Graduation is more than just a right of passage for normal high school seniors. It’s into the real world and off to college. Life changes. People grow up.
The two episodes with the name Graduation Day mean so much more than just a Commencement Ceremony. Times change. People change. Situations change. And the simple fact is that nothing is going to stay the same.
Graduation Day Part 1 brings more themes across than just preparation for the end, often it can be often used as double-speak. And with the Mayor being the commencement speaker with his happy-go-lucky demeanor and holier than thou, squeaky clean persona, he uses the terms “graduation” and “ascension” almost interchangeably. As the Mayor ascends and transforms into his demon form, so do the students grow and change.
Things DO change, and everyone panics.
One example of the panic is Oz and Willow. It’s overly apparent how Willow panics. She talks a lot. She tries over planning. And she is very verbal about being panicked. She goes into deep research mode, and tries without results to find a solution. Oz, on the other hand, is much more difficult to understand, especially with his monosyllabic stoicism. Willow can’t see Oz’s panic, calling him “ironic detachment guy.” When he actually says he’s panicking, Willow is shocked, but goes with his panicking solution, and they end up making love for the first time. And only because it needed to happen.
Another panicky threesome is Xander, Cordelia and Anya. Symbolic in its own right, it can be construed as Xander’s transition from an adolescent relationship to more of an adult relationship. From Cordelia to Anya. In their pre-apocalyptic state, Xander and Cordelia have called a truce. It’s to the point where they can skip class together, something they probably haven’t done since they were dating. And that proves they are both maturing, not from skipping class, but in being able to do something together without having to kill each other to do it. And Cordelia must have forgiven Xander for his past indiscretion with Willow. It really shows what the threat of an apocalypse can do for someone’s maturity.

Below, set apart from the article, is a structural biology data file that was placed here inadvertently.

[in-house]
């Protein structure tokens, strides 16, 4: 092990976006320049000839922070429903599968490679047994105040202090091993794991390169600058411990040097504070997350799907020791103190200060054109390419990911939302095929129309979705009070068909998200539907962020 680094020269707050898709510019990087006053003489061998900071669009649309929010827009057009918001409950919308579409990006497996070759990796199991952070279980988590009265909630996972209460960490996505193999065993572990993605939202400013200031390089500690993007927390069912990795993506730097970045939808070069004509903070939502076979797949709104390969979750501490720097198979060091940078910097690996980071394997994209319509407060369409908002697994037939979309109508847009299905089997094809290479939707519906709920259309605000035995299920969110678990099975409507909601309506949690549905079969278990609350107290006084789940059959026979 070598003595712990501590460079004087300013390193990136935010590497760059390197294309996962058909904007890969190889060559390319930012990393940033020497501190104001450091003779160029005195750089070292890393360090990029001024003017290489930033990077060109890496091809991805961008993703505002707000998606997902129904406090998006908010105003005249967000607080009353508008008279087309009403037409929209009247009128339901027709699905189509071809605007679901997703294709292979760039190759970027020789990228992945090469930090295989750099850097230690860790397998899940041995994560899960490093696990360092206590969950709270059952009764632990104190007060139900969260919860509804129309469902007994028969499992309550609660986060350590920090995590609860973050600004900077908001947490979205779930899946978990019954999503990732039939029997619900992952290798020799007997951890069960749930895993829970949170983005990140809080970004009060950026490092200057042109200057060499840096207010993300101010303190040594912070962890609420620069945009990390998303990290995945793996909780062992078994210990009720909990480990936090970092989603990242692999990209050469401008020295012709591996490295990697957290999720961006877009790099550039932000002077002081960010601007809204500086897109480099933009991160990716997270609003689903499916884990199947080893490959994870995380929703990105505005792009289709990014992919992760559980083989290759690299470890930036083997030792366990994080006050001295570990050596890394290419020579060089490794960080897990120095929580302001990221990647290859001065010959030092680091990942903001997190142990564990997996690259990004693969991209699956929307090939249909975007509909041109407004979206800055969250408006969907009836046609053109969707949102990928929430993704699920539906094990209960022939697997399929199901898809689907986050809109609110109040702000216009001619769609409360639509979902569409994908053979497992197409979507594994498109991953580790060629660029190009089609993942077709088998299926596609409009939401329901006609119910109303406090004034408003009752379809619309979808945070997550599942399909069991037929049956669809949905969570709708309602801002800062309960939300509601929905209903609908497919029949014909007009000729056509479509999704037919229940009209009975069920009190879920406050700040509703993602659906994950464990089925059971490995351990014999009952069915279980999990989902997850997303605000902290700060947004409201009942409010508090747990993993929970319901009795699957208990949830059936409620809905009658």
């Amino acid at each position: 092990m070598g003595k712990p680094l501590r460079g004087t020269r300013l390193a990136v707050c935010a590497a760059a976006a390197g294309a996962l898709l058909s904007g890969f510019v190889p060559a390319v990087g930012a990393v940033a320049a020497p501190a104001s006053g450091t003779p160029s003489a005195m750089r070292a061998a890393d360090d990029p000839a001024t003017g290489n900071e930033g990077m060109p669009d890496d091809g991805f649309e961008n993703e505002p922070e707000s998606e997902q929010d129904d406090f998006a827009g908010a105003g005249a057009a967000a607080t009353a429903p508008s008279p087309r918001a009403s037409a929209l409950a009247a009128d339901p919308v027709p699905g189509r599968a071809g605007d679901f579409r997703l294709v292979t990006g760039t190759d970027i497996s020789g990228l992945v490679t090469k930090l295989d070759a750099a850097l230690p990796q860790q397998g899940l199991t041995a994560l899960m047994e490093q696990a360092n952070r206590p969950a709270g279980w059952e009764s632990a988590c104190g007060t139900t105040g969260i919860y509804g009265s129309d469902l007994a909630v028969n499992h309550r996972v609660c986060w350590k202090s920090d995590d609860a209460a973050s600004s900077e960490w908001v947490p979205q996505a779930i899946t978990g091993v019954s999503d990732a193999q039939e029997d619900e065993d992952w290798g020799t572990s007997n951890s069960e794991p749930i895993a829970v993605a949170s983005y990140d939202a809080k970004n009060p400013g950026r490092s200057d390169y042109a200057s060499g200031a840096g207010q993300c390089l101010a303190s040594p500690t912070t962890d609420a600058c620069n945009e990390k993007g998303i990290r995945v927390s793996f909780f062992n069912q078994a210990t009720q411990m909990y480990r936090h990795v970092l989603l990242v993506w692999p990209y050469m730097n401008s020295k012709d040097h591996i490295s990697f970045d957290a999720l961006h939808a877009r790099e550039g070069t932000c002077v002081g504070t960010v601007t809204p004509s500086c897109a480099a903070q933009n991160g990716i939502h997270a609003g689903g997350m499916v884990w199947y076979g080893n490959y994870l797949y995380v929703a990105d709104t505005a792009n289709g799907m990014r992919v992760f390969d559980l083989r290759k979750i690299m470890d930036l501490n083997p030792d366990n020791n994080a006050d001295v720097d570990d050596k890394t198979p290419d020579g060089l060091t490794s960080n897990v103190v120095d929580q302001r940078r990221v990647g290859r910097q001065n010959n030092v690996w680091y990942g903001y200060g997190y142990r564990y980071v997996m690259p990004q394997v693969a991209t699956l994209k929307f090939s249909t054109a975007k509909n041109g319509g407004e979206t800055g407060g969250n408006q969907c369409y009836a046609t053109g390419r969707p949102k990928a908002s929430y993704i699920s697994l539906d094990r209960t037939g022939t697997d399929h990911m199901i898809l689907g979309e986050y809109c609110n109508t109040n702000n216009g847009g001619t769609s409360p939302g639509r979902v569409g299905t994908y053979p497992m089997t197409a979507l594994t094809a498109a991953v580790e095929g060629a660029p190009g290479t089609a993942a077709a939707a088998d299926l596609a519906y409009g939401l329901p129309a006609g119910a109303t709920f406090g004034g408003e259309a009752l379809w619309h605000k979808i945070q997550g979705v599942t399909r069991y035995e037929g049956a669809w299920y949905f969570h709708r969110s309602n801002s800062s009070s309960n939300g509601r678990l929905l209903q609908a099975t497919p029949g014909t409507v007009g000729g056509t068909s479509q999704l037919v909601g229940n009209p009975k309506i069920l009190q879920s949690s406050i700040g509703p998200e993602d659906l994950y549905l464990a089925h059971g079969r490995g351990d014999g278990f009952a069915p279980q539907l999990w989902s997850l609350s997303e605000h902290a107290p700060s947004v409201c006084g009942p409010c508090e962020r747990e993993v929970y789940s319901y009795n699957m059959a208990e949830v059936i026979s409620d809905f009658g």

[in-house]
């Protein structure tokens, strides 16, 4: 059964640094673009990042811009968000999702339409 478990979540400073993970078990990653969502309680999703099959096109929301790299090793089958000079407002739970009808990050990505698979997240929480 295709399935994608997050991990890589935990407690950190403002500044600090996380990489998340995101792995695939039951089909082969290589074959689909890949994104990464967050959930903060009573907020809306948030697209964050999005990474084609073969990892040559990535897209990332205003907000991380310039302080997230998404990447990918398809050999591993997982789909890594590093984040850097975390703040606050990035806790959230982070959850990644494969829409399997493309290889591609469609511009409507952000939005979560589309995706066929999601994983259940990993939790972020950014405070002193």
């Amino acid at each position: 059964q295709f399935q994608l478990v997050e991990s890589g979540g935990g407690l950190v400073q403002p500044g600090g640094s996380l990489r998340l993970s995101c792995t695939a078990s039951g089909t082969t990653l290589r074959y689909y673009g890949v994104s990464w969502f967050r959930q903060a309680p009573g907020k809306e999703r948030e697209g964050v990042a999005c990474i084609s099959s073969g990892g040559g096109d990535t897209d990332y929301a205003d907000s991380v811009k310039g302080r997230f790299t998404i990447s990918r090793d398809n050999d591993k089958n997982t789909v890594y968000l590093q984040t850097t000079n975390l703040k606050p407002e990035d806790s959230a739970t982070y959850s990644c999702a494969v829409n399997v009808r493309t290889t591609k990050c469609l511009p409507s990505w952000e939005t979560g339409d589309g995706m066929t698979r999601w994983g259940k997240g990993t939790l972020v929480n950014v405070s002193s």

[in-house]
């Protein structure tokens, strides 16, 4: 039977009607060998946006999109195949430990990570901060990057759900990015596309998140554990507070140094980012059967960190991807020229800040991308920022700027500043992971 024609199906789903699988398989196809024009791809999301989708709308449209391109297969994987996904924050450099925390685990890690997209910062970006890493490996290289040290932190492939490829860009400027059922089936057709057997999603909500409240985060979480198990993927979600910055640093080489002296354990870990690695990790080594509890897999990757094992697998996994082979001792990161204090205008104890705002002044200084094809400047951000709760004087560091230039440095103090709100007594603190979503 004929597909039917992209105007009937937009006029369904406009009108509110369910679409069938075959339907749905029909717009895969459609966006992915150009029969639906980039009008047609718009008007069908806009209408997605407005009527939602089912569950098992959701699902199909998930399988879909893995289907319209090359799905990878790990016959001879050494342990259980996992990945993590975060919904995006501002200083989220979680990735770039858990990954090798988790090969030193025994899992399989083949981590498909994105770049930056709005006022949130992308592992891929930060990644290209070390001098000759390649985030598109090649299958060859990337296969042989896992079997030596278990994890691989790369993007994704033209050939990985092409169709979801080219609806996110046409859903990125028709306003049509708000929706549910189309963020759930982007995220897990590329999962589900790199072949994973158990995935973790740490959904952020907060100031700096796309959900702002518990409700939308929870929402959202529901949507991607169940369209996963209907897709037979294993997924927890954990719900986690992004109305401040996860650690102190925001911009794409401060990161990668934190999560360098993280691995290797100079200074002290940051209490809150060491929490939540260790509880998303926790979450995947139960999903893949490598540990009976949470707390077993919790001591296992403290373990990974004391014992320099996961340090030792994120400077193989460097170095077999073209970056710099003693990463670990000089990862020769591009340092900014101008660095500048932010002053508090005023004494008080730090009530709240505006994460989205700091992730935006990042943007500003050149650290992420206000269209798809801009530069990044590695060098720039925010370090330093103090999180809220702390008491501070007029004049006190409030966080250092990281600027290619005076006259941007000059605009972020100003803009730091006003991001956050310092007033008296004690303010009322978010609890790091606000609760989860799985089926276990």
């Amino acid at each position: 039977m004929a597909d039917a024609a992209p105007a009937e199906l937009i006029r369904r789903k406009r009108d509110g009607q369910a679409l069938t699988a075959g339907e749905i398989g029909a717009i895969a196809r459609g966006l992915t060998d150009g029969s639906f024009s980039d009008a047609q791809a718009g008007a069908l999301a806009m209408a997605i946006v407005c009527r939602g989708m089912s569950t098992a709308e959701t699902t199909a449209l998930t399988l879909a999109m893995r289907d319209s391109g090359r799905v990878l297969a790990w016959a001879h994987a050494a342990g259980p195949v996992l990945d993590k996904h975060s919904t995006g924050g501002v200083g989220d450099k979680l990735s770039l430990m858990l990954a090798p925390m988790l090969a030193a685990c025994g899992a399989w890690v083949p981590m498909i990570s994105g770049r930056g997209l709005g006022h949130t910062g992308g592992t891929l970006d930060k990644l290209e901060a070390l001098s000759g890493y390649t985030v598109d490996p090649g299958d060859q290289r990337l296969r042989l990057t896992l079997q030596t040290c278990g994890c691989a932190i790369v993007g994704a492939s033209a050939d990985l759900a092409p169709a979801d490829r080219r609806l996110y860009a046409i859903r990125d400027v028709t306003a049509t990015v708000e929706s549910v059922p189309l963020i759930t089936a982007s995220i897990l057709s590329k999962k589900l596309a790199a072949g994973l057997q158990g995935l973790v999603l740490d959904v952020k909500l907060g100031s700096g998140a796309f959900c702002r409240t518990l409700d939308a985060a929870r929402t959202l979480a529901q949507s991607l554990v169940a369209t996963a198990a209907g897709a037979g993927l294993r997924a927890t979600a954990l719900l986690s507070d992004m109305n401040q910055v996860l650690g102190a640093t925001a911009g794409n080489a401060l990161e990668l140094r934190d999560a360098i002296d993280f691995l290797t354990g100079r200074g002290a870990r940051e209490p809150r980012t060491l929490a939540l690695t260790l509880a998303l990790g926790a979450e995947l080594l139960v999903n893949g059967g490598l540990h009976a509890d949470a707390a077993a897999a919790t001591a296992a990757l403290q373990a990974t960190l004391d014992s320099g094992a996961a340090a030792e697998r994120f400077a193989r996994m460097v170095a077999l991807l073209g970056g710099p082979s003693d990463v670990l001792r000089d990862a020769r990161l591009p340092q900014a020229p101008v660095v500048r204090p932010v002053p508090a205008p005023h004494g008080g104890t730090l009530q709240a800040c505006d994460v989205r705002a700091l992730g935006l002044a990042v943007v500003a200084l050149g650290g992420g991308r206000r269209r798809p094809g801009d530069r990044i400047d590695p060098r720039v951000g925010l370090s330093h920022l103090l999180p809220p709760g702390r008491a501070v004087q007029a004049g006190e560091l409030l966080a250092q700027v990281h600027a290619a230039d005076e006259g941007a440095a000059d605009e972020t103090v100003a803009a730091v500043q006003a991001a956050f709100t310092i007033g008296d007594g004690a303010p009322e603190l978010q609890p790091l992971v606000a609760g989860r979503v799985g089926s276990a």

Now, being a thousand year-old ex-demon who has witnessed an apocalypse before, the threat of impending doom is enough to make her want to flee. Anya clearly has barfy feelings for Xander, which makes her try to convince him to come along, but he declines because his friends are in danger. Xander has never been the type to bail on his friends, so it comes as no surprise that he chose to stay.
Buffy herself is the key in making the graduation metaphor come alive. Watching Angel die, Buffy is faced with a difficult choice to make. Wesley presents her with the information that the Council will not help her help Angel, so she quits. Not mutiny. Graduation.
The big fight between Faith and Buffy is oozing with graduation metaphors.
We can’t play kid games anymore.
All dressed up in big sister’s clothes.
Growing up is an important theme played out. It’s all a passage into the future.